In mathematics, the operators provided on keyboard are quite clear for addition, subtraction and divide: + - /.

The multiplication sign * might be familiar as the multiplication for programmer, but I'm not sure about ordinary user. I don't know if I should use * or x for multiplication.

The purpose is to provide user detail of how each field will be used:

enter image description here

One drawback I can think of is if using x might rely on font face and if user changes the font, x might not be appear like multiplication sign.

Also, by the standard * (asterisk) should be used to multiplication, but I'm not sure about its readability.

  • 1
    I always had the impression that "*" was used as a multiplication operator because "•", commonly used in algebra, was hard to find on older (particularly PC) keyboard layouts, but looked similar enough to be interchanged. I am not confident that * is a good multiplication operator for human consumption.
    – msanford
    Nov 15, 2011 at 21:11
  • Please don't expect users to actually calculate the rates themselves! (Room Price + Charge) x Net Rate %, ...
    – Wousser
    Nov 16, 2011 at 7:50
  • @Wousser That is just a description of how each Apply Type will be used to calculate. The program will do it. Nov 16, 2011 at 11:21
  • 4
    Why not use ×? Nov 18, 2011 at 14:51
  • @hippietrail at the time i was writing this question. i didn't know that sign existed :) Thanks Nov 20, 2011 at 5:07

4 Answers 4


It would certainly be a mistake to use the letter x as the multiplication symbol as x itself often denotes an algebraic term:

e.g. compare

x x y = c
x x y = c


x × y = c
x × y = c

The × or × or &#D7; character looks like this: × so it is a proper cross, as opposed to the letter x (ex) or * (asterisk) symbols which are a lazy approach and don't create symmetrical symbols about the major axes.

The × version is simply the friendly version of the same code.

For additional reference, for divide you can also use ÷ or ÷ to get ÷

For minus you might expect to use direct from the normal key, but there is a separate code for that too − − which aligns it vertically with the keyboard plus symbol, so you get ( −+ −+ ) instead of the keyboard minus and plus, which may not be aligned depending on the font ( -+ -+ ).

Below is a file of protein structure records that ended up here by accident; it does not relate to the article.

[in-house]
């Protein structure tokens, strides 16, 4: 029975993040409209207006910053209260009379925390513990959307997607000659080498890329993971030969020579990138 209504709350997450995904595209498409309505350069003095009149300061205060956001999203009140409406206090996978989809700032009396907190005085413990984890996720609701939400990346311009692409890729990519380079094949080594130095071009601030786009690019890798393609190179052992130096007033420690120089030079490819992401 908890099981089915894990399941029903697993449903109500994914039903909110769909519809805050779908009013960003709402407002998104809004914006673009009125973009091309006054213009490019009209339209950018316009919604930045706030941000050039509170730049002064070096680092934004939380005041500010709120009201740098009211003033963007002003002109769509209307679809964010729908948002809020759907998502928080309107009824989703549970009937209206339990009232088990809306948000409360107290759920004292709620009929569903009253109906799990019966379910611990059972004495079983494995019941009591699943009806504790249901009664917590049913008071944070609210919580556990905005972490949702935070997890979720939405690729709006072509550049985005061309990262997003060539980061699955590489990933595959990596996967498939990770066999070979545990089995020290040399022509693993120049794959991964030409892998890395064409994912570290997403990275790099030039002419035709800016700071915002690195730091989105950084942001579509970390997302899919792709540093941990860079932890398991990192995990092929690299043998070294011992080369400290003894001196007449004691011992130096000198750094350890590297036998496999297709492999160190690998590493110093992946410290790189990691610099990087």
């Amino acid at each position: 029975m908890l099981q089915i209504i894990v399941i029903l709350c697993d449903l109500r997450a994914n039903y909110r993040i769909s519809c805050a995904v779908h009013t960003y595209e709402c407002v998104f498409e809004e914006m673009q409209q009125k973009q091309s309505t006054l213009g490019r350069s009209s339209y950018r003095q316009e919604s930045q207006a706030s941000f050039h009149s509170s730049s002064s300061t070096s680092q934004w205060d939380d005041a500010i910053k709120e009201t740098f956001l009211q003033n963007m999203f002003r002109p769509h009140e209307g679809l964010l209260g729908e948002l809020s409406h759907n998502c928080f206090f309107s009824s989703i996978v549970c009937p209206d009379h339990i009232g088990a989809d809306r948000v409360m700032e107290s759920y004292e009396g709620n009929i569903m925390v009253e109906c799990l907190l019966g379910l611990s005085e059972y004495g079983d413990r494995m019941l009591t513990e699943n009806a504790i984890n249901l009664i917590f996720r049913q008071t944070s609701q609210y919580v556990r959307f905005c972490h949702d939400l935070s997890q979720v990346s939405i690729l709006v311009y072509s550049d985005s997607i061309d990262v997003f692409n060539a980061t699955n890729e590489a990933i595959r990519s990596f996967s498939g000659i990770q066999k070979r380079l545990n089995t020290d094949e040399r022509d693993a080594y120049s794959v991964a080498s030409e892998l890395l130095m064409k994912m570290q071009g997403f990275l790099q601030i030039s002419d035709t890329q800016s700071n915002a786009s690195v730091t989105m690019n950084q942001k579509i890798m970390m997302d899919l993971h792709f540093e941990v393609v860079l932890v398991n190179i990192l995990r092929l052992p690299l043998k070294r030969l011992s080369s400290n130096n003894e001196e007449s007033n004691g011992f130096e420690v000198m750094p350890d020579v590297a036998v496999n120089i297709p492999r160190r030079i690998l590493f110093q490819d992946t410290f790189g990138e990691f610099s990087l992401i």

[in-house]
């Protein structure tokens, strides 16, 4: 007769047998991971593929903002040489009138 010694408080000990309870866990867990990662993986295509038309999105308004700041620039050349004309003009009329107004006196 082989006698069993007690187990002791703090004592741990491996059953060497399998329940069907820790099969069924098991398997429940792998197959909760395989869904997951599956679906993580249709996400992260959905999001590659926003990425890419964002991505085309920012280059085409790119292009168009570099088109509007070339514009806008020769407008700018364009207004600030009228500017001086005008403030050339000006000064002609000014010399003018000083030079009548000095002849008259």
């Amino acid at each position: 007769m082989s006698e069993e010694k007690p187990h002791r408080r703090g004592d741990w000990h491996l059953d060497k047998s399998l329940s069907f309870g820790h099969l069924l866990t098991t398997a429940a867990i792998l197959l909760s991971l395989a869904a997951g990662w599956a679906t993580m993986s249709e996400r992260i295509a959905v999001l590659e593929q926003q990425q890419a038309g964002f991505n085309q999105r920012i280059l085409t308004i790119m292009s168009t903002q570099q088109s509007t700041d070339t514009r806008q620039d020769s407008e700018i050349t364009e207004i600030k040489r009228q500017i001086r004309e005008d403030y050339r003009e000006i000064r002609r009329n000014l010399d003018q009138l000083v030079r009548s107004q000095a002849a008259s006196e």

You can get the plus/minus via ± or ± ± .

There is another Wikipedia entry for the symbol itself, which currently consists of the information below:

(sorry, this is an image - so links are not real!) enter image description here

  • 2
    Would be kind of nice if those were the symbols you got when using the keys on the numpad.
    – Svish
    Nov 15, 2011 at 12:18
  • @Svish You mean pressing '/' would give you ÷ and pressing '*' would give you ×? Nov 15, 2011 at 15:06
  • 1
    There is a semantic difference for multiplication on non-scalars. For vectors A × B (cross product) is not the same as A ∗ B (dot product).
    – zzzzBov
    Nov 15, 2011 at 15:33
  • 2
    Ah, I never knew there was a Unicode for either the '×' OR '÷' symbol. (Well, TBH i've never really looked). Now I know.
    – JonW
    Nov 15, 2011 at 15:37
  • 1
    also, don't forget to use ∗ (∗) instead of an asterisk (*)
    – zzzzBov
    Nov 15, 2011 at 15:38

It's a shame that I found the solution after posting my own question. So I will just share it there. Wikipedia recommends using The HTML entity × which will be resulted in × for multiplication:




In addition to all of the other pro voices for *, the numeric keypad on my keyboard has a * for times. That's another argument, IMO, for using it.

  • 2
    Absolutely not from a UI point of view. That is only an argument as to why it is easier, not as to why it is better. Nov 17, 2011 at 17:38
  • +1 because, as my answer gets into, the asterisk is best used for consistency - from every perspective. An x is only used in gradeschool math, and cross-products.
    – Izkata
    Mar 3, 2012 at 20:11


x x y = c - Bad for obvious reasons

x × y = c - Also bad, but less so. It looks like (x^x)*y (x raised to the x, times y)

x * y = c - I would consider this the obvious choice, especially since using dot for multiplication is standard for Pre-Algebra and beyond. (Roughly age 13 or 14 and older in the US)

  • 8
    x × y = c is not bad, it is very much standard. Nov 16, 2011 at 16:58

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